NABOKV-L post 0026500, Mon, 5 Oct 2015 11:04:27 +0300

Nabokov-plus-Bog-plus-nikto anagram; blednyi ogon' (pale fire)
Nabokov + Bog + nikto + ladon' = bok + Botkin + Aldanov + ogon'

Ya - ili Bog - ili nikto (myself, or God, or nobody) is the closing line of
Lermontov's poem Net, ya ne Bayron, ya drugoy: ("No, I'm not Byron, I'm
another..." 1832):

Нет, я не Байрон, я другой,
Еще неведомый избранник,
Как он, гонимый миром странник,
Но только с русскою душой.
Я раньше начал, кончу ране,
Мой ум немного совершит;
В душе моей, как в океане,
Надежд разбитых груз лежит.
Кто может, океан угрюмый,
Твои изведать тайны? Кто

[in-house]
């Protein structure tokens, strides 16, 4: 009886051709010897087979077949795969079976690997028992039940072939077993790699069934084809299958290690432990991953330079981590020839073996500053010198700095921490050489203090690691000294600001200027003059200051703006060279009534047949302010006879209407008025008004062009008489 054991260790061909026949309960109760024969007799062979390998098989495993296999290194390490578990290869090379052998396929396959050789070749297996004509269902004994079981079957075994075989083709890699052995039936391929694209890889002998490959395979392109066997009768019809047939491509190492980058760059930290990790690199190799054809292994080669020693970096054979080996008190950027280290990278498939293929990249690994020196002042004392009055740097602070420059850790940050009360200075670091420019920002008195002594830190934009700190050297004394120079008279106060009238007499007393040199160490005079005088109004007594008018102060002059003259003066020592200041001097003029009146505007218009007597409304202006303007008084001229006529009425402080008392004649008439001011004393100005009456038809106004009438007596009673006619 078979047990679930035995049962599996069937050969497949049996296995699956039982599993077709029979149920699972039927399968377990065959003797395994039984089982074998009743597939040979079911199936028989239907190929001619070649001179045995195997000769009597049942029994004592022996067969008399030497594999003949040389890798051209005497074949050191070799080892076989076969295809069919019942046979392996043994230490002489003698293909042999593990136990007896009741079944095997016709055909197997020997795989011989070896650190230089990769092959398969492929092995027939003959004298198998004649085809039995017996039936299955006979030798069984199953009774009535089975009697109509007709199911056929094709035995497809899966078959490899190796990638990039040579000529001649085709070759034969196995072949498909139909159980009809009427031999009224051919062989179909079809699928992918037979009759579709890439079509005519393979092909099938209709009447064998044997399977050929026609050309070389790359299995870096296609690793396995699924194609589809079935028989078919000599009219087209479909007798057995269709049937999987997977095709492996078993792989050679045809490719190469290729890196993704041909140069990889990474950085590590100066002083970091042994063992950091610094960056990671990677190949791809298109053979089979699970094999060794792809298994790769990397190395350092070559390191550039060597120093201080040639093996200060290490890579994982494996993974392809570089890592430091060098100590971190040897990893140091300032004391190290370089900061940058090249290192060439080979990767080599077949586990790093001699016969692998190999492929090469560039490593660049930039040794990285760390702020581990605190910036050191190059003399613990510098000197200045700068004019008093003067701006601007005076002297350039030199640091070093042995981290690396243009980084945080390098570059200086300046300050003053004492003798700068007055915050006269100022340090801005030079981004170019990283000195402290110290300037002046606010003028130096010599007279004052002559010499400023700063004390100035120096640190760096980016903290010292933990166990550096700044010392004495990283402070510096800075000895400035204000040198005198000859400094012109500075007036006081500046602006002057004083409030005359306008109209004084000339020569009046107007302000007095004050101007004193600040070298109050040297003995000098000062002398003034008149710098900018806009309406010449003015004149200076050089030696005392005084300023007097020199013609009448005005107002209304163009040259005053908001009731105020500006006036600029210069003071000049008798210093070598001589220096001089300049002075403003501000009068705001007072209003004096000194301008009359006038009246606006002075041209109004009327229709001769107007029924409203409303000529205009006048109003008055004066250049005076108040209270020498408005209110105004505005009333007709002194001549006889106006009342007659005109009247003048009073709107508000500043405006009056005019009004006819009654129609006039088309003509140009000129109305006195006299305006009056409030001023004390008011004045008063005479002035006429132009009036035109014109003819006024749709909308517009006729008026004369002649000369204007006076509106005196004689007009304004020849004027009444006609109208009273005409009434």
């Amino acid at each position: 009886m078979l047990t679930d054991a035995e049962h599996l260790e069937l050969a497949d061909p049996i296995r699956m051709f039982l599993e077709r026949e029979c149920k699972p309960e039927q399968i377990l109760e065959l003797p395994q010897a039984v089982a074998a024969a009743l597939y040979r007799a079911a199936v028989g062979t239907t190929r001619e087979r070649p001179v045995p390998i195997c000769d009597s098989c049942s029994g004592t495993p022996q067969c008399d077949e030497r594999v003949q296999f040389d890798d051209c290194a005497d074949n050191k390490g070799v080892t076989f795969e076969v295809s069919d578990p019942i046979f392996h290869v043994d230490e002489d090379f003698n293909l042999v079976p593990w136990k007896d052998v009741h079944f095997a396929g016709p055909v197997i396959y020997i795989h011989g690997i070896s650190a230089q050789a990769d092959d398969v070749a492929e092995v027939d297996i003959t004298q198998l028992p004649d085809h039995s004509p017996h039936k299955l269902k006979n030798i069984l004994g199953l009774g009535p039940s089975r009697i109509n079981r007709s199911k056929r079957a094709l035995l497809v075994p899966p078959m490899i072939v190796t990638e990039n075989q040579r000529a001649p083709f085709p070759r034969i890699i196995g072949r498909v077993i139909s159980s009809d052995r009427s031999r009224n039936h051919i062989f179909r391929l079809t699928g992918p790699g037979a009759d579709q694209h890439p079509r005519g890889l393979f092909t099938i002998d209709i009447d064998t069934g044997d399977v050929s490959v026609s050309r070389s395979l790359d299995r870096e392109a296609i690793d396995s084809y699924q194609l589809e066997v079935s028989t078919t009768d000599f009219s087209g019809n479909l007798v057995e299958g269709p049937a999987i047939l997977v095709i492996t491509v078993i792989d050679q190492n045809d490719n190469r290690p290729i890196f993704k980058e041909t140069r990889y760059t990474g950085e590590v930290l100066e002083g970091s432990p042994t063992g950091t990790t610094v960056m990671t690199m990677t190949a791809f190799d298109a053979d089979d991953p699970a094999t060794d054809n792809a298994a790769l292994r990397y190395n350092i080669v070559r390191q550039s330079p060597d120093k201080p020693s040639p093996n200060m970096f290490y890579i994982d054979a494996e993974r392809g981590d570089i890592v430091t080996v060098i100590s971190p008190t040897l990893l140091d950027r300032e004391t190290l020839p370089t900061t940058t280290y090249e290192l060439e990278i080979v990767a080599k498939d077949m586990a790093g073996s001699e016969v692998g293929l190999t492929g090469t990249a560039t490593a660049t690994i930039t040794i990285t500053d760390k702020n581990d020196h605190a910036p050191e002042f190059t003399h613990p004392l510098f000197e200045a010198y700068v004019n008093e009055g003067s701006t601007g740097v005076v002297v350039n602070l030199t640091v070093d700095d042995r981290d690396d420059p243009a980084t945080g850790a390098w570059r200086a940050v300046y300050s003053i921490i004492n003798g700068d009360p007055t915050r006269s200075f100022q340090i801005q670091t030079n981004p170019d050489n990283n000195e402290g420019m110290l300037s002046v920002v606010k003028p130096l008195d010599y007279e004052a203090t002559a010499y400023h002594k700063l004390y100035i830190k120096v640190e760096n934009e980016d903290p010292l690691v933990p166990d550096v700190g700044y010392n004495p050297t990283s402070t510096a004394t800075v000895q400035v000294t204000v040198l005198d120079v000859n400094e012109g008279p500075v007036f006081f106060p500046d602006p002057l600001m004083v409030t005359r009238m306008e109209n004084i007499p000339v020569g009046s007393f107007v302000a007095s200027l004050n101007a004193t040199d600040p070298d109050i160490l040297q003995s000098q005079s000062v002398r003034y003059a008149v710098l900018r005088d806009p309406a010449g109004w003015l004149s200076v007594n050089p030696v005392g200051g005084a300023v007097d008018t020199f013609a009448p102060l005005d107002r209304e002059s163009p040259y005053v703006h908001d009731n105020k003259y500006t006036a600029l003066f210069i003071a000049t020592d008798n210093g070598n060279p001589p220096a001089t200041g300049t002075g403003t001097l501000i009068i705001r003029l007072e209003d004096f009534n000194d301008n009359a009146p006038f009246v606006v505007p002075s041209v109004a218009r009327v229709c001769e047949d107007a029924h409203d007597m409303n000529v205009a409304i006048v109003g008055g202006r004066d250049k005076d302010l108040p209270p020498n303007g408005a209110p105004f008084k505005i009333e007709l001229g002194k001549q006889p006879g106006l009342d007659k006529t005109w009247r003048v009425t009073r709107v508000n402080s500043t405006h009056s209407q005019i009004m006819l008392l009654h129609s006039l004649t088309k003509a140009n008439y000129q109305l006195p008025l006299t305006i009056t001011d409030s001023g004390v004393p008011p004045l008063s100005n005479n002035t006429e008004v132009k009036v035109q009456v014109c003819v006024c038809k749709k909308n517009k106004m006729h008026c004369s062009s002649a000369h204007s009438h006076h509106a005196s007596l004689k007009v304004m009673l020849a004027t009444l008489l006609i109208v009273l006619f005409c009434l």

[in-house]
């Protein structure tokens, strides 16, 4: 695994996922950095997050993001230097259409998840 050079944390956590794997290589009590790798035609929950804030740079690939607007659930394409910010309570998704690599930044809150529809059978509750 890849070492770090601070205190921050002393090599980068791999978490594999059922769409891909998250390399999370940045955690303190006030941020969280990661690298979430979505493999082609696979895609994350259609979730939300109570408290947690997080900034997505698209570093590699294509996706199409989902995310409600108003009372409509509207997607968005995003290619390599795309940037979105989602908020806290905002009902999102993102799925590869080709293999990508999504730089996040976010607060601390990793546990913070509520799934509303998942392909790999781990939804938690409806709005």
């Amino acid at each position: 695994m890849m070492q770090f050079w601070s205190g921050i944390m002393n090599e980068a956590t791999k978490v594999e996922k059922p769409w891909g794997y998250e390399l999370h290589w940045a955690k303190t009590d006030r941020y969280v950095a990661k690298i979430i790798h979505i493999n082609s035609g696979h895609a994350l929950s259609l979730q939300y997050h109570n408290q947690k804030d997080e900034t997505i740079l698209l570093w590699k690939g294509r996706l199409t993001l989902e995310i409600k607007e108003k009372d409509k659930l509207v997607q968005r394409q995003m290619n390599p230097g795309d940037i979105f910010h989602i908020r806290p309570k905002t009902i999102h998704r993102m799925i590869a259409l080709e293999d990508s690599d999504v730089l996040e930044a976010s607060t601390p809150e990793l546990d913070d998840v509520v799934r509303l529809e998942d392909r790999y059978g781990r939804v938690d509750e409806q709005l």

Толпе мои расскажет думы?
Я - или бог - или никто!

No, I'm not Byron; I am, yet,
Another choice for the sacred dole,
Like him - a persecuted stranger,
But only with a Russian soul.
I started earlier, shall finish earlier,

My mind won't accomplish much;
A load of wrecked hopes

Lies in my soul, like in an ocean.

The gloomy ocean, who can

come to know your secrets? Who

will tell the crowd my thoughts?

Myself - or God - or nobody!

Lord Byron is the main character in Aldanov's novel Mogila voina ("A
Soldier's Grave," 1939). In G. Ivanov's poem Kak v Gretsiyu Bayron, o, bez
sozhalen'ya: ("Like Byron to Greece, oh, without regret," 1927) blednyi
ogon' (a pale fire) is mentioned.

Alexey Sklyarenko

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